by Mark Blanke

Do you have what it takes to be a successful CIO?

Dec 11, 2017
CIOIT Leadership

When speaking to a number of currently successful CIOs, there are a few reoccurring attributes that exemplify the qualities needed to be a successful CIO in the future.

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A few weeks ago, I had the pleasure of chairing the 2017 Future CIO Summit in Boston.  I was joined by many successful CIOs as they participated in keynotes, presentations, panel discussions, and interactive sessions on assorted set of topics. Most related to the leadership challenges of being a CIO.  It was an enlightening few days.   

There were a few reoccurring attributes mentioned that exemplified the qualities needed to be a successful CIO of the future.  These included:   

People and communications

We often think of CIOs as technology leaders, and I am sure many consider technology knowledge as the most important aspect of the role.  This knowledge is clearly an important and somewhat unique trait for a CIO. However, a CIO is a leader, and much of leadership is about working and leading people and communicating appropriately to the various audiences he or she must interact.  Also, the role of mentoring and fostering staff and surrounding yourself with a strong team is part of being a successful leader. 

Agility and relationship building

An executive role requires the skill and ability to think about problems that have multiple origins, conflicting stakeholders, and dynamic environments. The CIO needs to be a rounded professional, having strong capabilities in technical, business, strategy, social and political dimensions. Working across every single part of the business is one of the fascinating things about IT, but you need to know what drives each department, how to build good relationships across the organization, and how to react to an ever-changing environment. 

Become a part of the revenue stream

There is real opportunity for CIOs to provide support in the sales process.  CIOs are executive representatives of their company.  They can play an equal part to their C-Suite peers in representing their company in front of their customers and prospects, especially when change is related to their ever-expanding use of technology.  Who would be better to represent why a company is innovative than the CIO, the person who is responsible for the business’s technology?  Furthermore, the CIO can be instrumental in listening to a customer’s needs for improved use of technology and help their business drive innovation to meet customer needs.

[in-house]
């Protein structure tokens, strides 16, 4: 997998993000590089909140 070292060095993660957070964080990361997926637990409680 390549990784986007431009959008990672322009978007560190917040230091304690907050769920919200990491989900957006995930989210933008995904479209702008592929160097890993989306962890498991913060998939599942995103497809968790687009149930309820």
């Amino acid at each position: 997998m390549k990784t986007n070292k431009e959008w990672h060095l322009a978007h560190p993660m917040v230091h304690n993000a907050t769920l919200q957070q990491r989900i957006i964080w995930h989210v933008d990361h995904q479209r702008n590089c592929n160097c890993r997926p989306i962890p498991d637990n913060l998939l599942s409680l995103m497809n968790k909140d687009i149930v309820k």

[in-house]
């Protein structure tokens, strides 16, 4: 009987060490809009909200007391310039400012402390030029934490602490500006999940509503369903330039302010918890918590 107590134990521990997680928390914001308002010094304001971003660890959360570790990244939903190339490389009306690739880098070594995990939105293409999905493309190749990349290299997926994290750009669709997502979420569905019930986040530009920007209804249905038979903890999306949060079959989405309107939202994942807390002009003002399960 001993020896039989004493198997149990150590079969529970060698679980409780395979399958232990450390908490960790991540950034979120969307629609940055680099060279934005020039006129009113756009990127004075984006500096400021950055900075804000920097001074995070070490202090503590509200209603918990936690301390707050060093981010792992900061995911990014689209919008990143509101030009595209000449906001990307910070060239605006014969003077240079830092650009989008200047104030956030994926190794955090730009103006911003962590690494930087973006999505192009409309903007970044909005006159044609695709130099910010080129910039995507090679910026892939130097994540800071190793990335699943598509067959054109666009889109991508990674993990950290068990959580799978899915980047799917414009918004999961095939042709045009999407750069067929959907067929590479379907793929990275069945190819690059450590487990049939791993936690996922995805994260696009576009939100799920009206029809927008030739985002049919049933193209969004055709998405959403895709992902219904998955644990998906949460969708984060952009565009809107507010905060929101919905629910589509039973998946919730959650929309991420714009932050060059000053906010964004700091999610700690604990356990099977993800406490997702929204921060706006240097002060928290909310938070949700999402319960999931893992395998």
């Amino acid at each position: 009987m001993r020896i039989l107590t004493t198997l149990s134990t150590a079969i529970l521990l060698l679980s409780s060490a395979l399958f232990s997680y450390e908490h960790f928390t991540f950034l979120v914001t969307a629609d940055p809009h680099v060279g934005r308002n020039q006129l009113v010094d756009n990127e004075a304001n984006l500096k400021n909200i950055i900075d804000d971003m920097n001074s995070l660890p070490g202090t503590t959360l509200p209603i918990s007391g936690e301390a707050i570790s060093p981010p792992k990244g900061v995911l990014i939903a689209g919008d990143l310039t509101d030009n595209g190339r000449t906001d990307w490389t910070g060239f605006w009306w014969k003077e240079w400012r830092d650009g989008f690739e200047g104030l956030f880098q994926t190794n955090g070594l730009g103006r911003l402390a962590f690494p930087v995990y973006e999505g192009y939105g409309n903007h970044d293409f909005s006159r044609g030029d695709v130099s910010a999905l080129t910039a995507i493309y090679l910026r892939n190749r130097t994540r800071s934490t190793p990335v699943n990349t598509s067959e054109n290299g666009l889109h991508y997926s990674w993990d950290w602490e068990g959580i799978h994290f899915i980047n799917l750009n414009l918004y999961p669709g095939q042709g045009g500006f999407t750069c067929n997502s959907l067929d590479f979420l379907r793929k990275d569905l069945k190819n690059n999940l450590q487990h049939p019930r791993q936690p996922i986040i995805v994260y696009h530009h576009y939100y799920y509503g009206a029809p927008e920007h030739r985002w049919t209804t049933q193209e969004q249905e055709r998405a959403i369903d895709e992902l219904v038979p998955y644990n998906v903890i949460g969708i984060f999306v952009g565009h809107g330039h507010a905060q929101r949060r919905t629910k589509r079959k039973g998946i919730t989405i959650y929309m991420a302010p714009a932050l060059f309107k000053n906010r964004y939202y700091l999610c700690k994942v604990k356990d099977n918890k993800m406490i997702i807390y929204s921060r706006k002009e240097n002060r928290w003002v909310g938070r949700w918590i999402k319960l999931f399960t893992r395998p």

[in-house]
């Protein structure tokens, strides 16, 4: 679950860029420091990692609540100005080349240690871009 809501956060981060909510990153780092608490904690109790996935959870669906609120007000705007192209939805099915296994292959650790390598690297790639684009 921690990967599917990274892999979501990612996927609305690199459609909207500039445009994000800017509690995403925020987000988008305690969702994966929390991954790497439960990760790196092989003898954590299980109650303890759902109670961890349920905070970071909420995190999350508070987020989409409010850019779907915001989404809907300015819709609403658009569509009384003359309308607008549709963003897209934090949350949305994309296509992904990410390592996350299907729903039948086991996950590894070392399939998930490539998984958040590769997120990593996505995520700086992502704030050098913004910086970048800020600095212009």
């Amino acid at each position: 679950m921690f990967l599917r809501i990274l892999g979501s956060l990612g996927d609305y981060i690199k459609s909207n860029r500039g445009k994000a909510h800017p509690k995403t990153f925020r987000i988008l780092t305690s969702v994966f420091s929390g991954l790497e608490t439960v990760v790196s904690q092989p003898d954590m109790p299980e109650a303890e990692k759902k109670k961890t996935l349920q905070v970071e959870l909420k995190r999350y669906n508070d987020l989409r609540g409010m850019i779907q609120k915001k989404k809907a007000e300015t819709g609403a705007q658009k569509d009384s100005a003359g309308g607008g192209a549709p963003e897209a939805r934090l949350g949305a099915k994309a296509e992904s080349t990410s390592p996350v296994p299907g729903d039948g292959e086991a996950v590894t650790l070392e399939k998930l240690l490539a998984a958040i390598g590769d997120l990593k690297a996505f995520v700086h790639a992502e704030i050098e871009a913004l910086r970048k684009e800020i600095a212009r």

After listening to the sessions regarding the future of a CIO and the traits and areas of responsibility of this role, I summarized my thoughts as follows: 

Why would anyone want to be a CIO?  It requires:

  • True business knowledge and leadership 
  • Providing corporate direction in a digital world 
  • Acting as a representative of the company and participating in Sales 
  • Advising on the development of new digital products 
  • In-depth knowledge of finance
  • Tactical leadership including, spearheading major transformations, overseeing the IT project portfolio and ensuring effective IT operations 
  • Mentoring and facilitating the growth of staff 
  • Fostering collaboration and innovation 
  • Being a technology expert

Being a CIO is a difficult job and is not a role at which many people can been exceptionally successful.  It requires a multitude of knowledge and skills that must evolve to successfully lead in today’s business environments and stay ahead of the curve.

However, there are wonderfully driven and talented people who are always up for a challenge and it is this type of person that does well as a CIO.  On a personal note, this is probably why I have so enjoyed my career working with this community. 

Moving forward, there is a huge opportunity for the CIO to demonstrate leadership for the entire business. The IT strategy will be the lifeline for the business in the future and the most exciting positions will not only need to know technology, but also be savvy in finance, marketing, sales and HR.   

Through 2018, I look forward to publishing some of my conversations with some select CIOs and will share with you some of their successes and challenges.